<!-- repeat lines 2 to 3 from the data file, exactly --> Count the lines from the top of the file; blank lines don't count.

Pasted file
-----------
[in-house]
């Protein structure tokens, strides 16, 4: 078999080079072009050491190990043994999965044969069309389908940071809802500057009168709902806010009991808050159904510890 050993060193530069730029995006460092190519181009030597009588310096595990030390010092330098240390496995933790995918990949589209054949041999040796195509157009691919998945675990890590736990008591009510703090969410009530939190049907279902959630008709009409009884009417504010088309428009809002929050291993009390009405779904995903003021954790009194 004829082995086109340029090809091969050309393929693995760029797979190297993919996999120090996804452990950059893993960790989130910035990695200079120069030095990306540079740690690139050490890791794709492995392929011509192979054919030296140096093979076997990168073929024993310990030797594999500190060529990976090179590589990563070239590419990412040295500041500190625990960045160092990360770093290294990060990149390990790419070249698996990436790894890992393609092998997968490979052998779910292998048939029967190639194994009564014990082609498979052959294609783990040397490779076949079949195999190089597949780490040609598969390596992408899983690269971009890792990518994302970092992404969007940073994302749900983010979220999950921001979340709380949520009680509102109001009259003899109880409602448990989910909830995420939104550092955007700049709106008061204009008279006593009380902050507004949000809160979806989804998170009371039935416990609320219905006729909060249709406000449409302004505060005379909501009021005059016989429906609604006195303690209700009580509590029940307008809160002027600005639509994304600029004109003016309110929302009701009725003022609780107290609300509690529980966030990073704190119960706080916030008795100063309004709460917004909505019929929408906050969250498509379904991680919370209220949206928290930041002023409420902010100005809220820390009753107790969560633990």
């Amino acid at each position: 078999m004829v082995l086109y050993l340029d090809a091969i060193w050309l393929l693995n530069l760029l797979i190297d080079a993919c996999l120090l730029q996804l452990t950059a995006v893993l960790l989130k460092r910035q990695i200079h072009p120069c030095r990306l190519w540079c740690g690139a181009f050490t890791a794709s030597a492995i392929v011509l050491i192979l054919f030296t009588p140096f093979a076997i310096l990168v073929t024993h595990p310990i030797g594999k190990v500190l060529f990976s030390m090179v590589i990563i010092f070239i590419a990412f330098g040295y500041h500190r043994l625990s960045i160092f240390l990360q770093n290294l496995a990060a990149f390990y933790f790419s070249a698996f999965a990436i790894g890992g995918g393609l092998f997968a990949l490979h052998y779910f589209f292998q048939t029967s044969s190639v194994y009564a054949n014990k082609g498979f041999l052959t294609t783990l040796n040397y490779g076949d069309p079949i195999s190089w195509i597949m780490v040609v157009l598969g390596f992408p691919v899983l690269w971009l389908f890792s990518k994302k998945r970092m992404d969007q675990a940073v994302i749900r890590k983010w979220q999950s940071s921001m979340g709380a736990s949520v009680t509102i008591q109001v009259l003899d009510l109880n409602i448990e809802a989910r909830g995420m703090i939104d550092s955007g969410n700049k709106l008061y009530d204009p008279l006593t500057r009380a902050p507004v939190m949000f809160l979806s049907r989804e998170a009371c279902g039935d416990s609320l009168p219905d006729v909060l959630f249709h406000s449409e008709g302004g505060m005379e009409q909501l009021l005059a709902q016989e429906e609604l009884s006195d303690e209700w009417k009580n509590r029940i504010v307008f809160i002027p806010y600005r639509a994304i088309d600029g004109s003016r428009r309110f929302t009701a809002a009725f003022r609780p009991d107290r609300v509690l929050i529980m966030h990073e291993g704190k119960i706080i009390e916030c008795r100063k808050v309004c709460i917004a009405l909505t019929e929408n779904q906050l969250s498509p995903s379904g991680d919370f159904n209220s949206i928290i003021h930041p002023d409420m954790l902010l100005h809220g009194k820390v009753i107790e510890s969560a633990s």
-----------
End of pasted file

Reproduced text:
């Protein structure tokens, strides 16, 4: 078999080079072009050491190990043994999965044969069309389908940071809802500057009168709902806010009991808050159904510890 050993060193530069730029995006460092190519181009030597009588310096595990030390010092330098240390496995933790995918990949589209054949041999040796195509157009691919998945675990890590736990008591009510703090969410009530939190049907279902959630008709009409009884009417504010088309428009809002929050291993009390009405779904995903003021954790009194 004829082995086109340029090809091969050309393929693995760029797979190297993919996999120090996804452990950059893993960790989130910035990695200079120069030095990306540079740690690139050490890791794709492995392929011509192979054919030296140096093979076997990168073929024993310990030797594999500190060529990976090179590589990563070239590419990412040295500041500190625990960045160092990360770093290294990060990149390990790419070249698996990436790894890992393609092998997968490979052998779910292998048939029967190639194994009564014990082609498979052959294609783990040397490779076949079949195999190089597949780490040609598969390596992408899983690269971009890792990518994302970092992404969007940073994302749900983010979220999950921001979340709380949520009680509102109001009259003899109880409602448990989910909830995420939104550092955007700049709106008061204009008279006593009380902050507004949000809160979806989804998170009371039935416990609320219905006729909060249709406000449409302004505060005379909501009021005059016989429906609604006195303690209700009580509590029940307008809160002027600005639509994304600029004109003016309110929302009701009725003022609780107290609300509690529980966030990073704190119960706080916030008795100063309004709460917004909505019929929408906050969250498509379904991680919370209220949206928290930041002023409420902010100005809220820390009753107790969560633990």
């Amino acid at each position: 078999m004829v082995l086109y050993l340029d090809a091969i060193w050309l393929l693995n530069l760029l797979i190297d080079a993919c996999l120090l730029q996804l452990t950059a995006v893993l960790l989130k460092r910035q990695i200079h072009p120069c030095r990306l190519w540079c740690g690139a181009f050490t890791a794709s030597a492995i392929v011509l050491i192979l054919f030296t009588p140096f093979a076997i310096l990168v073929t024993h595990p310990i030797g594999k190990v500190l060529f990976s030390m090179v590589i990563i010092f070239i590419a990412f330098g040295y500041h500190r043994l625990s960045i160092f240390l990360q770093n290294l496995a990060a990149f390990y933790f790419s070249a698996f999965a990436i790894g890992g995918g393609l092998f997968a990949l490979h052998y779910f589209f292998q048939t029967s044969s190639v194994y009564a054949n014990k082609g498979f041999l052959t294609t783990l040796n040397y490779g076949d069309p079949i195999s190089w195509i597949m780490v040609v157009l598969g390596f992408p691919v899983l690269w971009l389908f890792s990518k994302k998945r970092m992404d969007q675990a940073v994302i749900r890590k983010w979220q999950s940071s921001m979340g709380a736990s949520v009680t509102i008591q109001v009259l003899d009510l109880n409602i448990e809802a989910r909830g995420m703090i939104d550092s955007g969410n700049k709106l008061y009530d204009p008279l006593t500057r009380a902050p507004v939190m949000f809160l979806s049907r989804e998170a009371c279902g039935d416990s609320l009168p219905d006729v909060l959630f249709h406000s449409e008709g302004g505060m005379e009409q909501l009021l005059a709902q016989e429906e609604l009884s006195d303690e209700w009417k009580n509590r029940i504010v307008f809160i002027p806010y600005r639509a994304i088309d600029g004109s003016r428009r309110f929302t009701a809002a009725f003022r609780p009991d107290r609300v509690l929050i529980m966030h990073e291993g704190k119960i706080i009390e916030c008795r100063k808050v309004c709460i917004a009405l909505t019929e929408n779904q906050l969250s498509p995903s379904g991680d919370f159904n209220s949206i928290i003021h930041p002023d409420m954790l902010l100005h809220g009194k820390v009753i107790e510890s969560a633990s």